How to sign up for a merchant account
Once you've selected a provider, it's time to get the application process rolling:
- Put together a business profile. Establishes credibility to a provider and should include transaction volume, average ticket price and how you plan to accept payments.
- Apply. While taking into account application fees, don't be afraid to apply to multiple providers. You'll have more wiggle opportunity to snag a competitive rate.
- Negotiate. The processing fees are often negotiable, so compare your options and be up front about what you're looking for.
- Set up. Once you've established a rate you're comfortable with, your provider schedules a date and time to set up your card processing terminals. If running an online business, ask your provider about any plug-ins you need to install to accept payments.
Questions business owners have asked about merchant services and payment terminals
Do I need to open a business bank account to sign up for merchant services?
Some banks require you to open a business bank account to be able to use all of the features of its merchant services, but not all banks do this. If you have an existing bank that you want to stay with, you may want to check if they offer merchant services or find a merchant services provider that will let you stay with your current bank account.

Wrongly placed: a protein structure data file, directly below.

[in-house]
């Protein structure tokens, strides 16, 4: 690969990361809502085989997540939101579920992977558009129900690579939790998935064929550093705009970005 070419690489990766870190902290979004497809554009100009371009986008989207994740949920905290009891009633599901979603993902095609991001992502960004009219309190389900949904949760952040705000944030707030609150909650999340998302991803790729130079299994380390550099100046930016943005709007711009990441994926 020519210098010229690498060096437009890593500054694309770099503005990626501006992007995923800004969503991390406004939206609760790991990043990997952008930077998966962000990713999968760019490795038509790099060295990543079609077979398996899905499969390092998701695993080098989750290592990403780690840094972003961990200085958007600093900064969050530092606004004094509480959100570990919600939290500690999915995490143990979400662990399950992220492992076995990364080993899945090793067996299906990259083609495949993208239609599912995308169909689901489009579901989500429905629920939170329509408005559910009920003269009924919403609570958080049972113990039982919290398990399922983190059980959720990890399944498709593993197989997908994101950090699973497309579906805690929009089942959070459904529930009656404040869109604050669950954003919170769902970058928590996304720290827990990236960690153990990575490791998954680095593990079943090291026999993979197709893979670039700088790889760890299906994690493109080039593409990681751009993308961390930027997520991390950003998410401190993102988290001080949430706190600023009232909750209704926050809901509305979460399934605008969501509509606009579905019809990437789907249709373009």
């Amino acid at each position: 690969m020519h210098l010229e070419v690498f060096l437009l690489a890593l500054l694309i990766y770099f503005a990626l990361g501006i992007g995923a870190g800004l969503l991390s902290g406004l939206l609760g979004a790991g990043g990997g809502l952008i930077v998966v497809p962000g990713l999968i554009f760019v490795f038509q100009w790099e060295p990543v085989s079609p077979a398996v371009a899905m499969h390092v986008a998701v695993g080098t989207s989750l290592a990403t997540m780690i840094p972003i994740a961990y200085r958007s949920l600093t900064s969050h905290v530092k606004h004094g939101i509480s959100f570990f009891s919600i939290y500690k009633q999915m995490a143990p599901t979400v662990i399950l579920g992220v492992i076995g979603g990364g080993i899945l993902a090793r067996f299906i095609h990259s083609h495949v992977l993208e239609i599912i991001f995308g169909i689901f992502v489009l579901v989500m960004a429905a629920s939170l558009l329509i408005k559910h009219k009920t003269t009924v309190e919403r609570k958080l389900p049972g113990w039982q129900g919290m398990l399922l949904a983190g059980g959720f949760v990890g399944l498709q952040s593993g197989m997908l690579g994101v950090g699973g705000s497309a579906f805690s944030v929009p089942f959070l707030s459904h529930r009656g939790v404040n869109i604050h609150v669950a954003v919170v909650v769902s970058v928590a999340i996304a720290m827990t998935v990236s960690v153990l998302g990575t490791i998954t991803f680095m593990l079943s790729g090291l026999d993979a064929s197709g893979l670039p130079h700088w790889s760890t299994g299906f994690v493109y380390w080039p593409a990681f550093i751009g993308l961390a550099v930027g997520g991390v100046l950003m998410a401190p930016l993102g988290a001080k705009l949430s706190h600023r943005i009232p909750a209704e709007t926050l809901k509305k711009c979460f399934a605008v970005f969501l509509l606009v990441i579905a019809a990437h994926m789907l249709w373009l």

Do I have to sign a minimum period contract to get a payment terminal?
Some banks may require this, but many have options with no-lock-in contracts.
If I get a payment terminal without a POS option, can I still accept cash payments?
Some merchant services' apps have options that let you enter cash transactions, so check if this feature is available with the bank you are considering.
What happens if I don't know how many card transactions I will be processing each month?
Not all plans are structured with a cap limit on transactions. Find a merchant services provider that has no transaction limit or one that will let you move to a plan with a higher transaction limit if you find the cap is not high enough.
Can I customise my receipts?
Most merchant services providers let you customise your receipts by adding your business logo at the top, but the information on the receipt and the layout will be a standard format.
Can I pass on the cost of processing cards to my customers?
Yes, but you cannot charge customers more than what it costs you to process card payments. You can find out more information in our guide.